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IronFist

Classes -- what's the point?

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I have always wondered what the point of using Classes was. I can''t see how they are any better than using Structs and functions outside of a class. Are there any benefits of using Classes? The reason I''m asking is because I want to make a particle effects engine (I''ve made one before, but I''m bored and want to make a better one ). I am planning on using a struct and a linked list to keep track of all the data, but if using a class was somehow more efficient, then I want to use that instead.

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At first look it''s just another way to ''tidy up'' your code, but if you want to restrict access to certain variables to only a few functions, you can do this with class. They can turn out to be very useful.

-J

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Guest Anonymous Poster
A class is obvious less efficient because theres one more step although theres hardly any difference. Destroy(&Thing); is IMO no better than Thing.Destroy();. So if you look at it that way then classes are no better than structs and external functions. But classes do have inheritence (yes i know the struct keyword can do that but) which can be useful for things like particle engines. Theres so little speed difference and there is the advanatage of inheritence so i recoment classes for your particle engine. Anyway, if you know how to make a particle engine wouldnt you already know the answer to this question?

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The one thing that bothers me about classes is how they are often delegated to one-shot tasks. For example, say there''s a class called "CMyDirectX" which will be used to encapsulate DX functionality in a project. If it''s only used once in a single object... I really don''t see the point of writing a class that will only be instantiated once.

I think classes are overrated. I dunno, maybe that''s just me.

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Ok, here''s an example of a good use of classes ...
Suppose you are writing a 3d engine, and you want to support multiple graphics APIs. You can create a CRenderer class, and a number of derived classes, such as COpenGLRenderer, CD3DRenderer, and CSoftwareRenderer. You can now change which renderer your engine uses simply by creating an object of a different type. No other code in your app has to change.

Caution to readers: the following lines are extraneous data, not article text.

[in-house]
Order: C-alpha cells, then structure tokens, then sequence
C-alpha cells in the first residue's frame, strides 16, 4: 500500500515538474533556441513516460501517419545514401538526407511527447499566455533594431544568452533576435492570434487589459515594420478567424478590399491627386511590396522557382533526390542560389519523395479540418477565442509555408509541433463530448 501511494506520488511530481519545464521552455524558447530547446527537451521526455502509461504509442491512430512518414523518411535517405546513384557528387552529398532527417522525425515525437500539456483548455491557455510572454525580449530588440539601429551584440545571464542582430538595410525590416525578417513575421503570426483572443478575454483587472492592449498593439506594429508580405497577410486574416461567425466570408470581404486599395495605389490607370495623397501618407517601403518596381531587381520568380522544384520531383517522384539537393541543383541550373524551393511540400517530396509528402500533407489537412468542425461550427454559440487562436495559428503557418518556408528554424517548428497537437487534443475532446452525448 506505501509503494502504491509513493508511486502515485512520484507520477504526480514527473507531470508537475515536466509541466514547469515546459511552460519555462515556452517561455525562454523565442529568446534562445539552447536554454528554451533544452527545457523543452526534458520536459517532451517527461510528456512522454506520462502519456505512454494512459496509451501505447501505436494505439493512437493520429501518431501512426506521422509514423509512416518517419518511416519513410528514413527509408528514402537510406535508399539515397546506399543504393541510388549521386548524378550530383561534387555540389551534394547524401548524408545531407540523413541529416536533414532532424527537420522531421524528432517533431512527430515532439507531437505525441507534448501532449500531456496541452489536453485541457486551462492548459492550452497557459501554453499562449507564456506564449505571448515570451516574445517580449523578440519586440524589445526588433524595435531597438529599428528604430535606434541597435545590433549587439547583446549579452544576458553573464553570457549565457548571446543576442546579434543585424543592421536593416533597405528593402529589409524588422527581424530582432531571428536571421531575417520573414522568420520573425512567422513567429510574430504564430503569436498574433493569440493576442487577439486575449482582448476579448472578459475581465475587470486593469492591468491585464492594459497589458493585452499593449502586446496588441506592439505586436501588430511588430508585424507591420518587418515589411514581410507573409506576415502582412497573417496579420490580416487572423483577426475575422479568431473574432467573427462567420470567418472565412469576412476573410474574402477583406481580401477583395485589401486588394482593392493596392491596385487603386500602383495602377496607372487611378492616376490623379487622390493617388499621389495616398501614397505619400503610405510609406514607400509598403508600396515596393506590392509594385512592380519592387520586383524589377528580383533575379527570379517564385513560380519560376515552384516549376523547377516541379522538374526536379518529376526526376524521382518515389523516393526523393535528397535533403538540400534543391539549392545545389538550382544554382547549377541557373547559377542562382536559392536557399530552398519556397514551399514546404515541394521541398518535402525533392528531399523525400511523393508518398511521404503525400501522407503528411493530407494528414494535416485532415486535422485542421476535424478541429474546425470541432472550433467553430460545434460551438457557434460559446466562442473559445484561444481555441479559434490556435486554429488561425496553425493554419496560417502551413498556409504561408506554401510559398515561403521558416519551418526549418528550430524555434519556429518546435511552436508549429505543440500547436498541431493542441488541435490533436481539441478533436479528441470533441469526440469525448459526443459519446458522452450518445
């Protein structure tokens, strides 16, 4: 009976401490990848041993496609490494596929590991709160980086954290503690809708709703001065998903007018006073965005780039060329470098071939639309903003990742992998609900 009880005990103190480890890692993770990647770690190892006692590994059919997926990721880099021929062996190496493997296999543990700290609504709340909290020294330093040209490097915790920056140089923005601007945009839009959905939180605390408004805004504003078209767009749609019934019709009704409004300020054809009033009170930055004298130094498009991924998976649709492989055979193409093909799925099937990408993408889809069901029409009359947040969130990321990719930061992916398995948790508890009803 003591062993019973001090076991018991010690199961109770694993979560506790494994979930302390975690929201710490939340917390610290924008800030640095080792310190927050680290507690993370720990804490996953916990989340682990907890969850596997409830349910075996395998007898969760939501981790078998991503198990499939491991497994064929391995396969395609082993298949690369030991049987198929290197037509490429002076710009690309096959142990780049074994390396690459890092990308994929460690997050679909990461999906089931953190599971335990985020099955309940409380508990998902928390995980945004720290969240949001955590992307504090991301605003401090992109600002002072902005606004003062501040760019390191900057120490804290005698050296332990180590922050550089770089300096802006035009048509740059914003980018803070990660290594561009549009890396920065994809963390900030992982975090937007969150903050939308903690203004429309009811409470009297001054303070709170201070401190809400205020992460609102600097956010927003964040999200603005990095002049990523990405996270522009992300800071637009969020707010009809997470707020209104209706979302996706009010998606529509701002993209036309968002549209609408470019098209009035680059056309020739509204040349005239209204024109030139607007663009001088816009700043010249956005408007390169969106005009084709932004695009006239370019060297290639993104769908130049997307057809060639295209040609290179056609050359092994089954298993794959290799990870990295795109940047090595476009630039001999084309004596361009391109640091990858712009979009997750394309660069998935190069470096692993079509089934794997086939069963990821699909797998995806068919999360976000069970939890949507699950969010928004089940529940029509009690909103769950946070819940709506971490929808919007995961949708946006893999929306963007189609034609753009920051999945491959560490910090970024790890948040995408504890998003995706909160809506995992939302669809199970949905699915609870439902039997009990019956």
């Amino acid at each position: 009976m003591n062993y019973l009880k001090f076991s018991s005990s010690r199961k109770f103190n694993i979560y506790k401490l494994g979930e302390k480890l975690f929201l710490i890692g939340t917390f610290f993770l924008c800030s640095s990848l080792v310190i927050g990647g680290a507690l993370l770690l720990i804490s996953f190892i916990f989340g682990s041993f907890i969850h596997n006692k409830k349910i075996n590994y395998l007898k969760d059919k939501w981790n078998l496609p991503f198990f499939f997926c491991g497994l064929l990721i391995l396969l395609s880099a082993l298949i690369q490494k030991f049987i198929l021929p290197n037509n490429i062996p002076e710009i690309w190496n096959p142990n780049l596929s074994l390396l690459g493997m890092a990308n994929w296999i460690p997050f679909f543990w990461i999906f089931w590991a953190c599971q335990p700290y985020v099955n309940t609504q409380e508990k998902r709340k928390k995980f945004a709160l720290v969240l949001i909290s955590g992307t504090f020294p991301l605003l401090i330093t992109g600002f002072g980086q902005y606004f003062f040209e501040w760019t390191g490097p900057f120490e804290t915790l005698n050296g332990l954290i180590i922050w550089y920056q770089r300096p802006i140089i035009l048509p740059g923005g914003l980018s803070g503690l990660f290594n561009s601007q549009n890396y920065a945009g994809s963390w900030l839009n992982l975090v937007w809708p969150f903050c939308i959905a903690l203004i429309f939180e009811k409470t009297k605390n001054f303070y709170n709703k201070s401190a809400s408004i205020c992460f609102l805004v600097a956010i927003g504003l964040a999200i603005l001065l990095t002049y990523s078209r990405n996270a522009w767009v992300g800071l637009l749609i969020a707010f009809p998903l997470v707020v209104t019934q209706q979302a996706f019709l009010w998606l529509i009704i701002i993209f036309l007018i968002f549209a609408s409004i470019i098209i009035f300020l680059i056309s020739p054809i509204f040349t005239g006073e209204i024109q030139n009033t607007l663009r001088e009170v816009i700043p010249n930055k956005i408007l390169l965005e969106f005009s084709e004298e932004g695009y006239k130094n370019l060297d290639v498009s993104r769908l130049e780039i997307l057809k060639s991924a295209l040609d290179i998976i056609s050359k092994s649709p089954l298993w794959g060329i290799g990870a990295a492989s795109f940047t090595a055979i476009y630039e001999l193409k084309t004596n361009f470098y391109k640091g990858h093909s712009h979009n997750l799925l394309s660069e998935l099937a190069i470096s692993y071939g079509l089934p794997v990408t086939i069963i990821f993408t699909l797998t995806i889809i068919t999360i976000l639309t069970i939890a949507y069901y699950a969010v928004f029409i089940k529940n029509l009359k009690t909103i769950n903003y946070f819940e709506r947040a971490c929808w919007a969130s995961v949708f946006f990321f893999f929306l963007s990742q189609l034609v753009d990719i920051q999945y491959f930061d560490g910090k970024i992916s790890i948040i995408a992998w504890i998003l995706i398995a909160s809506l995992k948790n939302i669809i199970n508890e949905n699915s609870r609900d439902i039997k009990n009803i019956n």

CRenderer* pRenderer;
if(CApp.menuSelection == R_OPENGL)
pRenderer = new COpenGLRenderer;
else if(CApp.menuSelection == R_DIRECT3D)
pRenderer = new CD3DRenderer;
else if(CApp.menuSelection == R_SOFTWARE)
pRenderer = new CSoftwareRenderer;

pRenderer->transform();
pRenderer->calculateVisibility();
pRenderer->drawScene();
pRenderer->flip();

Or something like that. It''s a lot easier to do with classes than with structs and function pointers.

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quote:
Original post by Oluseyi
But in several projects. It''s called "code reuse."

I think he was refering to that as oppossed to functions (maybe not?). What immediately came to mind for me is the "random number" class that I''ve seen before. I think it''s pretty pointless to have a class for random numbers when you could just have a couple functions in a "RandGen" namespace or something.

[Resist Windows XP''s Invasive Production Activation Technology!]

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As with all things, OOP is not a panacea. You still have to make intelligent design decisions when utilizing classes/structs and methods/functions. Sometimes I prefer to use file-scope OO, or namespaces. So rather than having a CGraphicsContext class with an Initialize method and so on, I might simply have InitializeGraphics() with static data at filescope.

In other (and much fewer) words, I agree entirely.

[ GDNet Start Here | GDNet FAQ | MS RTFM | STL | Google ]
Thanks to Kylotan for the idea!

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I think it''s much clearer to write a common interface-header, like:

video.h

and then do the implementations in different cpp-modules, like:

video_win.cpp
video_linux.cpp

with global "member variables", rather than making a interface-class and inheriting video-classes for all platforms...

BTW: My 1st post, yay!

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Let's say you want functions to draw tiled maps and sprites. You could call your functions "DrawMap" and "DrawSprite", although that can get annoying (I've been there). You could overload them: "Draw(MAP *map)" and "Draw(SPRITE *sprite)", but then, when you're reading this...

Draw(MainMap);
Draw(Player);
for(int n = 0; n < NumObjects; n++)
    Draw(Objects[n]);

...you still have to look at what's inside the brackets before you know what's being drawn. If you use classes, you'd be looking at this...

MainMap->Draw();
Player->Draw();
for(int n = 0; n < NumObjects; n++)
    Objects[n]->Draw();

...and since we are used to reading from left to right, this generally helps. We already know we're looking at the drawing code, so we should put the object on the left, where we will see it before "Draw". Reading "Draw" won't help you.

Also, c++ has operator overloading...

EDIT: I think I'll try [n] instead of [ i ]

Edited by - Beer Hunter on December 31, 2001 6:23:29 PM

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